Tag archives for antarctica

In the modern era of adventure sports and exploration it should be no surprise that one of the world’s leading freeride snowboarders would seek out the most extreme alpine lines on the planet. In 2012, when champion slope shredder Xavier De Le Rue set his sights on the continent of Antarctica, he was looking for…

Pick up the September 2013 edition of National Geographic to read writer Freddie Wilkinson’s feature story about this expedition. Queen Maud Land—the adventure starts in sun-soaked South Africa in late spring. On the evening of November 11, 2012, a little after dinner hours, a group of men steadily forms in the back corner of the departures terminal…

After polar explorer Eric Larsen finished on the “triple crown of adventure”—traveling to the South Pole, the North Pole, and the top of Mount Everest in one year—it was hard to imagine what he might do next. But he has a plan. In December of 2012, Larson will begin another crossing of Antarctica. Once again…

Crossing the Ice was clearly a stand out favorite this year at the Banff Mountain Film Festival. Taking home the trophy for Best Film on Exploration and Adventure, The People’s Choice Award, and the Grand Prize, this documentary affirms the notion that, at their core, the truly great stories of our time reflect the very…

Ultra trail runner and adventurer Lizzy Hawker wins the holy grail of epic trail races for the fifth time. Vote for Lizzy Hawker for the People’s Choice Adventurer of the Year See photos of all ten Adventurers of the Year in action! When Lizzy Hawker first entered the famed Ultra-Trail du Mont-Blanc (UTMB), a staggering…

“Great God! This is an awful place,” wrote Robert Falcon Scott in his diary on January 17, 1912. Just hours before, Scott and his four companions had reached the South Pole, only to discover that Roald Amundsen’s team had beaten them there by a month. Nine weeks later, doomed by a combination of starvation, scurvy,…

By David Roberts; Photograph by London News/Getty Images It was the strangest of all races. Two teams of five men each—one British, the other Norwegian—set out at the beginning of the 1911 Antarctic summer, both bent on becoming the first explorers to reach the South Pole. The British team was led by 43-year-old Robert Falcon…

Photograph courtesy of First Ascent / Jake Norton. See photographs from Viesturs Everest expedition. Tomorrow we will officially announce the sixth annual Adventurers of the Year, each honored for their remarkable achievements in the world of adventure. Back in 2005, alpinist Ed Viesturs was named our very first Adventurer of the Year, a title he…

The Amundsen Mystery Still Unsolved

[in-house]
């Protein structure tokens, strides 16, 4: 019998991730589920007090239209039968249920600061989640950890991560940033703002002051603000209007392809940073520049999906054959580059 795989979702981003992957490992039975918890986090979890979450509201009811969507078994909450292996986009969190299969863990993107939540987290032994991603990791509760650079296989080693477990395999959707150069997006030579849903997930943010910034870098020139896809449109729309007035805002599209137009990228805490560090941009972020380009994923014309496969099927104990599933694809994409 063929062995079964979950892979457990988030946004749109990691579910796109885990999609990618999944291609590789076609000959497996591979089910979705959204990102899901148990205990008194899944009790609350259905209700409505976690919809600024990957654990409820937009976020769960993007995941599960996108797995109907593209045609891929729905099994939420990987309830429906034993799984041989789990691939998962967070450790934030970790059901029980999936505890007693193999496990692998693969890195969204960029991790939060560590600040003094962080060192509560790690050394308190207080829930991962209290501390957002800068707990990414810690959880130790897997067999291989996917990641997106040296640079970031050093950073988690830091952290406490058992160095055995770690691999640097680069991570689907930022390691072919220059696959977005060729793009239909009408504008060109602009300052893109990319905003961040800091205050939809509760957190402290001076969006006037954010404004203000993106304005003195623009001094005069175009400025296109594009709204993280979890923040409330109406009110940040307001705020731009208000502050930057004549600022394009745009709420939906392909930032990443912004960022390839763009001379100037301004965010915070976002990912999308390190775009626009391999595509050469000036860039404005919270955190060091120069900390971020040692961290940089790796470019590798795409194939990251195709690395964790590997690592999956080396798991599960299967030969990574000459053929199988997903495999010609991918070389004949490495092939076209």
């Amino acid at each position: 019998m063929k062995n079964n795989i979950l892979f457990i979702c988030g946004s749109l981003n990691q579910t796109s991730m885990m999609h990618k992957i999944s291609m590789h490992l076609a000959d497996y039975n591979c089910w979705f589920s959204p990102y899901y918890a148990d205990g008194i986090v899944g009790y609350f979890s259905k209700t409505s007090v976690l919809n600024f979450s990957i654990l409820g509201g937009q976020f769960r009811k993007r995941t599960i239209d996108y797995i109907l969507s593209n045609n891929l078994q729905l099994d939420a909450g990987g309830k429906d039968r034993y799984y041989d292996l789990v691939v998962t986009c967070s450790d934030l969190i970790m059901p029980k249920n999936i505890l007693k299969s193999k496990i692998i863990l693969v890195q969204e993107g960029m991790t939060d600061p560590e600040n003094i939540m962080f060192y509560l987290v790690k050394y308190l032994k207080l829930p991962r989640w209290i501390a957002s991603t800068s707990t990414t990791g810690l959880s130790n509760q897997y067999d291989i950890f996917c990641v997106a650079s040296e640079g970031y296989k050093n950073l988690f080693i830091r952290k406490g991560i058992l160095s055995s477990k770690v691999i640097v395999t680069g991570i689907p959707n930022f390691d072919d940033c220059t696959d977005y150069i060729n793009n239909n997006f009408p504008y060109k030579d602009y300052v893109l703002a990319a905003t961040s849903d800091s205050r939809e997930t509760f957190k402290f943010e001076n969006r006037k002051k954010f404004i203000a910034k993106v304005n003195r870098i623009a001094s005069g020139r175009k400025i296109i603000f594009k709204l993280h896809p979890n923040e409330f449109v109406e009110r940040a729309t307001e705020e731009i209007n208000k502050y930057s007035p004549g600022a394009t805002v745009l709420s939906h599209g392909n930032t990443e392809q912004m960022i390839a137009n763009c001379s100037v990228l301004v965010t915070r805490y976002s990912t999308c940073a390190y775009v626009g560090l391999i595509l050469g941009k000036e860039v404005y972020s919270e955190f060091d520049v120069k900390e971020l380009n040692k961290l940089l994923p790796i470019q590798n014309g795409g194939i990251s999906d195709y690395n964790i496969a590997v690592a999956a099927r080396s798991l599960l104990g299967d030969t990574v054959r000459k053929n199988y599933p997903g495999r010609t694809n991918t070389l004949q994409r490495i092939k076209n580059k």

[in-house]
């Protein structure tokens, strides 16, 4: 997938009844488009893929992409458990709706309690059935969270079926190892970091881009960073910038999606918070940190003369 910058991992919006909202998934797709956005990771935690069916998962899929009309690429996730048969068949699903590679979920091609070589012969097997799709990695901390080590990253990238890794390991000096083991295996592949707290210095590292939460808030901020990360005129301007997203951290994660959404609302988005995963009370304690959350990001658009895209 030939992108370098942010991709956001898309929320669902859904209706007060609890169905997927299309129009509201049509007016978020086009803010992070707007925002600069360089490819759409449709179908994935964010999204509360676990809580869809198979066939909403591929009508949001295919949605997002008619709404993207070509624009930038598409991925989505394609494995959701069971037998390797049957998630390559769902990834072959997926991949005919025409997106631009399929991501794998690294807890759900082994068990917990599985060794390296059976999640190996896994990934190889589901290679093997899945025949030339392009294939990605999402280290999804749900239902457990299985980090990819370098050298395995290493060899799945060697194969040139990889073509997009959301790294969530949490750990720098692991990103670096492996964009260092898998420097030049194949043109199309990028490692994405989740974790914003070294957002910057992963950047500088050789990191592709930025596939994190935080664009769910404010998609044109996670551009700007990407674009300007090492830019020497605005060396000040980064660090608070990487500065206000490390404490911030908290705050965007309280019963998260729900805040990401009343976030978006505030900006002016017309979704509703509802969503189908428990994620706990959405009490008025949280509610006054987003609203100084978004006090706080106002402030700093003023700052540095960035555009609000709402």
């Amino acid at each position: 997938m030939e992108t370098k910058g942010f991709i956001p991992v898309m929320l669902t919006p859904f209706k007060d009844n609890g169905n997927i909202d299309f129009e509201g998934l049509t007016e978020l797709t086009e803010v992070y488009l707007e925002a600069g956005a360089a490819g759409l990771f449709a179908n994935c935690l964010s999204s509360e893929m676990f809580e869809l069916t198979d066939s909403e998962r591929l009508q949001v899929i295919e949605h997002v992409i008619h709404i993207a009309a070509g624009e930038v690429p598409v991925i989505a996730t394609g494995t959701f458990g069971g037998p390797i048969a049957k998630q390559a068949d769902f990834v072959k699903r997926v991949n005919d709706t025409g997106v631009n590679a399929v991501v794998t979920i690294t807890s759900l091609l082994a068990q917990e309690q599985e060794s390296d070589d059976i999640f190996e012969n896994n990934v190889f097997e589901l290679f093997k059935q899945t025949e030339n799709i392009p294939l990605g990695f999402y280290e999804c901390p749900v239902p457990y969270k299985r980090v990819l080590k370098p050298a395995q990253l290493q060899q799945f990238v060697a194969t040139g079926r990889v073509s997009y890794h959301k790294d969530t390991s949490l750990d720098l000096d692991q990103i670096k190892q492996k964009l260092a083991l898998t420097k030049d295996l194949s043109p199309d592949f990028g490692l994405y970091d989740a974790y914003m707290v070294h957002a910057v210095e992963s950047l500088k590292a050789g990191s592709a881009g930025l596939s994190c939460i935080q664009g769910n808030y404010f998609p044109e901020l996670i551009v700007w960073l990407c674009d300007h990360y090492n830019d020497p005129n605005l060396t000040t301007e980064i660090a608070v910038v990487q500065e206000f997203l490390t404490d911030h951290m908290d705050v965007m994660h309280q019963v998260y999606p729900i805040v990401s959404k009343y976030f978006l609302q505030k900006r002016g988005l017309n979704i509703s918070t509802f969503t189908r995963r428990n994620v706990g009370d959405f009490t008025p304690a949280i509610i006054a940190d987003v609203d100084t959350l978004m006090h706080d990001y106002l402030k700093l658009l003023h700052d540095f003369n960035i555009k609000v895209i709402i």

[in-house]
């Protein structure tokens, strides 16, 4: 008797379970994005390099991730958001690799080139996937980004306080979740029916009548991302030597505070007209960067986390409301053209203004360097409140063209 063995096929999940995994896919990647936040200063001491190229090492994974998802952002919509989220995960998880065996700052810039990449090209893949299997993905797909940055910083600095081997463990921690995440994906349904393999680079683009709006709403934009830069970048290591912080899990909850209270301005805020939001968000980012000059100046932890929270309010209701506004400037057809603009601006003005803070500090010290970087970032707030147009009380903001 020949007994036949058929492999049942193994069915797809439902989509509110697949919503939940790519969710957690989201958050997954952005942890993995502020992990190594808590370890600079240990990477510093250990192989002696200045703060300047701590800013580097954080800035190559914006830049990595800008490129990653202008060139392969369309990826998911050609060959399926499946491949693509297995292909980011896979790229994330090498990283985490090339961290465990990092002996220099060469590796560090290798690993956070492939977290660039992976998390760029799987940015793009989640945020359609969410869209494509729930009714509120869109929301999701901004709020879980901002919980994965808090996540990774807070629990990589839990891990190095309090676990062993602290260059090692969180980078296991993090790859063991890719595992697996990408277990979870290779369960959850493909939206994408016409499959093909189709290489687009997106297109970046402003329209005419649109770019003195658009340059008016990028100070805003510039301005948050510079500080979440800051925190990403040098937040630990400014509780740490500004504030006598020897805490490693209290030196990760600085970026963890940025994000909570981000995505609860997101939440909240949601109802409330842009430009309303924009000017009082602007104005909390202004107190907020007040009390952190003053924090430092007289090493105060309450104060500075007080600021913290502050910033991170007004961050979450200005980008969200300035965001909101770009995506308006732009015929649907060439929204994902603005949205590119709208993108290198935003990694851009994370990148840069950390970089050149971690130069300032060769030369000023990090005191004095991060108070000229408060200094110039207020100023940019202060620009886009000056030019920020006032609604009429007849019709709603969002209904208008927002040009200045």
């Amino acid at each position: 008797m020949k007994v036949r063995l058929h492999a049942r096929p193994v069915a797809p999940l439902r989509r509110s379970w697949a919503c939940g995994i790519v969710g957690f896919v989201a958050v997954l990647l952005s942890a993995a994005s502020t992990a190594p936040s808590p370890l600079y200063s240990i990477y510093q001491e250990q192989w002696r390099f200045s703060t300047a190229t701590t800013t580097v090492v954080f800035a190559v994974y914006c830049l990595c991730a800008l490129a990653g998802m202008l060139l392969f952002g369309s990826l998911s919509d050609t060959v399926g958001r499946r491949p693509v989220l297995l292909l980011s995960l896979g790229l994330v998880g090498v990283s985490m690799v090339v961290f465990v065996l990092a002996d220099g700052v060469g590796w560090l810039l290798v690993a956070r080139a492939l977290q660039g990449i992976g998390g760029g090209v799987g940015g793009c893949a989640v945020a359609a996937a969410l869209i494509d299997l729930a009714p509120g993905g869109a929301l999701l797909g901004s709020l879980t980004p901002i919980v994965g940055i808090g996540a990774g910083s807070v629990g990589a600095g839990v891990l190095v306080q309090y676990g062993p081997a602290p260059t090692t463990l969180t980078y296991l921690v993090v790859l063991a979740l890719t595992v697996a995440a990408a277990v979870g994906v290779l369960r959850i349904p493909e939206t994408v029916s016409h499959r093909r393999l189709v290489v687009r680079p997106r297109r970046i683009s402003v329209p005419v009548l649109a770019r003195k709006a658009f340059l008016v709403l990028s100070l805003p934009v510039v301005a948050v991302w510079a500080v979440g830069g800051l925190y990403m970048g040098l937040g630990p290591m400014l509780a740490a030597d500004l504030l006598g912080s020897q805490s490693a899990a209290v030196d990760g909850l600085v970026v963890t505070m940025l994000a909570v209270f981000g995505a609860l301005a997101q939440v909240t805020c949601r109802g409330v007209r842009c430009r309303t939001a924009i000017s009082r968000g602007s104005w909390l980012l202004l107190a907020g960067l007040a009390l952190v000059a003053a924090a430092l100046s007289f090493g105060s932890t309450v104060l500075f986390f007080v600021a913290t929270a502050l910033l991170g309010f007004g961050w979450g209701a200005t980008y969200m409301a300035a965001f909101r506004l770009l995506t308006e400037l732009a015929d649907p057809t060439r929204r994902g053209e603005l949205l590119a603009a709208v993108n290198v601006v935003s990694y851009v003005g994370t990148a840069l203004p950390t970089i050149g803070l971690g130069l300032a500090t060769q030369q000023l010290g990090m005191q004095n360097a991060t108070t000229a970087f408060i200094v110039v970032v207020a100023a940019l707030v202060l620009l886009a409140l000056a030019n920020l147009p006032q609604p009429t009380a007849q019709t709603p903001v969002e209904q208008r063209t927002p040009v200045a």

The more than 80-year-old mystery of the disappearance of Norwegian explorer Roald Amundsen and his airplane remains unsolved, as New Zealand explorer Rob McCallum and his team returned from their two-week search for the aircraft empty-handed.  

Norwegian explorer Roald Amundsen, best known for his pioneering visit to the South Pole and sail through the Northwest Passage, disappeared in 1928 when his plane went down during a mission to rescue Italian explorer Umberto Nobile. Only a wing float and a fuel tank from his aircraft, the French twin-engine flying boat Latham 47, were…

Their tragic ordeal was immortalized in Apsley Cherry-Garrard’s The Worst Journey in the World (ranked our #1 favorite adventure book of all time): In 1911 three Brits slogged 130 miles across Antarctica’s Ross Island in the pitch-black, blow-high-hell dead of the polar winter. And all for the unlikely prize of three emperor penguin eggs. And now…

Text by Laura Buckley We now have 40 Wild Chronicles videos, hosted by National Geographic's own Boyd Matson, up on our site. In each episode, top explorers and field scientists traverse the globe, from Antarctica to Iceland, to report on the state of the natural world. One of our favorites is "Antarctic Orca Hunting"—not because we particularly enjoy watching…

Text by Contributing Editor Jon Bowermaster. Read more at his blog, Notes From Sea Level. Photograph by Contributing Photographer Peter McBride Even as more of the Wilkins Ice Shelf in Antarctica threatens to crumble, in part due to warming temperatures, man’s influence on the continent is being heavily debated during these next two weeks in…

Text by Tetsuhiko EndoFeeling like your job has got you stuck in a rut?  At least you aren’t doing circles in the Southern Ocean like Olly Hicks, 26, who is 12 days into his attempt at the first rowing circumnavigation of Antarctica—and literally going backwards due to a strong headwind reports The Adventure Blog. This…

Text by Tetsuhiko Endo On Januray 7, a trio of Canadians claimed to have completed their trek across Antarctica to the South Pole in a record breaking 33 days 23 hours and 30 minutes, according to  explorersweb.com. Their new record would outstrip the one set earlier this season by American Todd Carmichael (39 days 7…

National Geographic ADVENTURE contributing editor Jon Bowermaster has returned to Antarctica this season, after last year’s five-week-long expedition by sea kayak and sailboat ("The White Continent Heats Up," November 2008). Wtihin days of his arrival, a tourist boat ran aground along the Antarctic Peninsula, the M/V Ushuaia, showing the world just how treacherous the waters…

Text by Ryan Bradley Werner Herzog’s latest film, Encounters at the End of the World, recently opened nationwide. It is a documentary about Antarctica—specifically about McMurdo Station, headquarters of the National Science Foundation (which helped fund the film), and the people living and working in this community of 1,100 at the bottom of the planet.…